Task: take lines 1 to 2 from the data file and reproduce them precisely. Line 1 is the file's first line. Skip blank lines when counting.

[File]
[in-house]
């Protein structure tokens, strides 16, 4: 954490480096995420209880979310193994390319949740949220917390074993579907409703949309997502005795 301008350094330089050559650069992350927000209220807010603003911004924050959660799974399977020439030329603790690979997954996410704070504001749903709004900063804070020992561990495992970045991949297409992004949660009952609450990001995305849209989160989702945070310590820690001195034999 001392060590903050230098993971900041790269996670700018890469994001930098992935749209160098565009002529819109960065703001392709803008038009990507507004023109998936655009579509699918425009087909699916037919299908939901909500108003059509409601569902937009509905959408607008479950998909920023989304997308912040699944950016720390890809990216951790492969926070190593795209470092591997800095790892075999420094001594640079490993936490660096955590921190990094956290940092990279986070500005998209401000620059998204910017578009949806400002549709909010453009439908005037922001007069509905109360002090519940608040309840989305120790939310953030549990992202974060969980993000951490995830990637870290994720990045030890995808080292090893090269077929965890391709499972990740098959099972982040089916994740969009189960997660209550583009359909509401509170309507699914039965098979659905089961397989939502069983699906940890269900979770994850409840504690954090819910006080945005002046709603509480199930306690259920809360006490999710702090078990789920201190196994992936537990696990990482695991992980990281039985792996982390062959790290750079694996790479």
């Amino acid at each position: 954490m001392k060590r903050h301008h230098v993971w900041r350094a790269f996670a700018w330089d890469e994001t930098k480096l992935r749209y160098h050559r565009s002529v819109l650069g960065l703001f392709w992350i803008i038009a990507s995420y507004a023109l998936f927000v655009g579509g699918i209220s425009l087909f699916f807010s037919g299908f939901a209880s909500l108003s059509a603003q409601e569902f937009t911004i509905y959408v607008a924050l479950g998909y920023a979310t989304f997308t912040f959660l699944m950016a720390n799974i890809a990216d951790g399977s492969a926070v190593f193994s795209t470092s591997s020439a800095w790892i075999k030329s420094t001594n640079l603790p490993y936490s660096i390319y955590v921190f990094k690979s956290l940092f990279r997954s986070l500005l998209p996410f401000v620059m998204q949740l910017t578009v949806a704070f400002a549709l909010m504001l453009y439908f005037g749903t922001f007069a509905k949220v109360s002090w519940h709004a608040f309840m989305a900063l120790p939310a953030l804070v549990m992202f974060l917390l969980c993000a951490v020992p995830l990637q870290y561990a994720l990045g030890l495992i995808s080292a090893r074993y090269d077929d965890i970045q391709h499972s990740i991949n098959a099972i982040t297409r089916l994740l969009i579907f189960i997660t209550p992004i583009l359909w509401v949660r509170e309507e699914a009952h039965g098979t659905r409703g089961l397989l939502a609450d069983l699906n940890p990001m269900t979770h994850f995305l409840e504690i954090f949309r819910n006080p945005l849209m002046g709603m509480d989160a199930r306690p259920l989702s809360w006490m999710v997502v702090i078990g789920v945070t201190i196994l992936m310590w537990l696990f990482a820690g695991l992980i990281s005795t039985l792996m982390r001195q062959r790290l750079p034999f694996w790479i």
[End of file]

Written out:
[in-house]
């Protein structure tokens, strides 16, 4: 954490480096995420209880979310193994390319949740949220917390074993579907409703949309997502005795 301008350094330089050559650069992350927000209220807010603003911004924050959660799974399977020439030329603790690979997954996410704070504001749903709004900063804070020992561990495992970045991949297409992004949660009952609450990001995305849209989160989702945070310590820690001195034999 001392060590903050230098993971900041790269996670700018890469994001930098992935749209160098565009002529819109960065703001392709803008038009990507507004023109998936655009579509699918425009087909699916037919299908939901909500108003059509409601569902937009509905959408607008479950998909920023989304997308912040699944950016720390890809990216951790492969926070190593795209470092591997800095790892075999420094001594640079490993936490660096955590921190990094956290940092990279986070500005998209401000620059998204910017578009949806400002549709909010453009439908005037922001007069509905109360002090519940608040309840989305120790939310953030549990992202974060969980993000951490995830990637870290994720990045030890995808080292090893090269077929965890391709499972990740098959099972982040089916994740969009189960997660209550583009359909509401509170309507699914039965098979659905089961397989939502069983699906940890269900979770994850409840504690954090819910006080945005002046709603509480199930306690259920809360006490999710702090078990789920201190196994992936537990696990990482695991992980990281039985792996982390062959790290750079694996790479």